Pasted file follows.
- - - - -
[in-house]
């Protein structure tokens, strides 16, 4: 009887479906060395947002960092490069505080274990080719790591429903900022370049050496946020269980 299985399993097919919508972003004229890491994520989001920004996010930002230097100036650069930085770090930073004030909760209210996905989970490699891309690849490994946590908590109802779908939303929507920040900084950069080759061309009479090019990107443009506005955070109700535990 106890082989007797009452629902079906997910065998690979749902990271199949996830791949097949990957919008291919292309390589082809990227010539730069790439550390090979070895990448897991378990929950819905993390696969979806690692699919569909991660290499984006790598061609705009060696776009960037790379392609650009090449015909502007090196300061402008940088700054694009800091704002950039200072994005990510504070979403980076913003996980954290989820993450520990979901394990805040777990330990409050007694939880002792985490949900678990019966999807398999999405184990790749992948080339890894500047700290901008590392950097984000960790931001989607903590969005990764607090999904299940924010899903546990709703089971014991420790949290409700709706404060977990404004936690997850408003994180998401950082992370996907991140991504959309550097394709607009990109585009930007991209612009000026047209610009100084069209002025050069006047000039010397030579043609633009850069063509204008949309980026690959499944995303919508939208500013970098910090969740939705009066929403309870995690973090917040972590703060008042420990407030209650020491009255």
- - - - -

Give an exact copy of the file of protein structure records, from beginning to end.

[in-house]
């Protein structure tokens, strides 16, 4: 009887479906060395947002960092490069505080274990080719790591429903900022370049050496946020269980 299985399993097919919508972003004229890491994520989001920004996010930002230097100036650069930085770090930073004030909760209210996905989970490699891309690849490994946590908590109802779908939303929507920040900084950069080759061309009479090019990107443009506005955070109700535990 106890082989007797009452629902079906997910065998690979749902990271199949996830791949097949990957919008291919292309390589082809990227010539730069790439550390090979070895990448897991378990929950819905993390696969979806690692699919569909991660290499984006790598061609705009060696776009960037790379392609650009090449015909502007090196300061402008940088700054694009800091704002950039200072994005990510504070979403980076913003996980954290989820993450520990979901394990805040777990330990409050007694939880002792985490949900678990019966999807398999999405184990790749992948080339890894500047700290901008590392950097984000960790931001989607903590969005990764607090999904299940924010899903546990709703089971014991420790949290409700709706404060977990404004936690997850408003994180998401950082992370996907991140991504959309550097394709607009990109585009930007991209612009000026047209610009100084069209002025050069006047000039010397030579043609633009850069063509204008949309980026690959499944995303919508939208500013970098910090969740939705009066929403309870995690973090917040972590703060008042420990407030209650020491009255």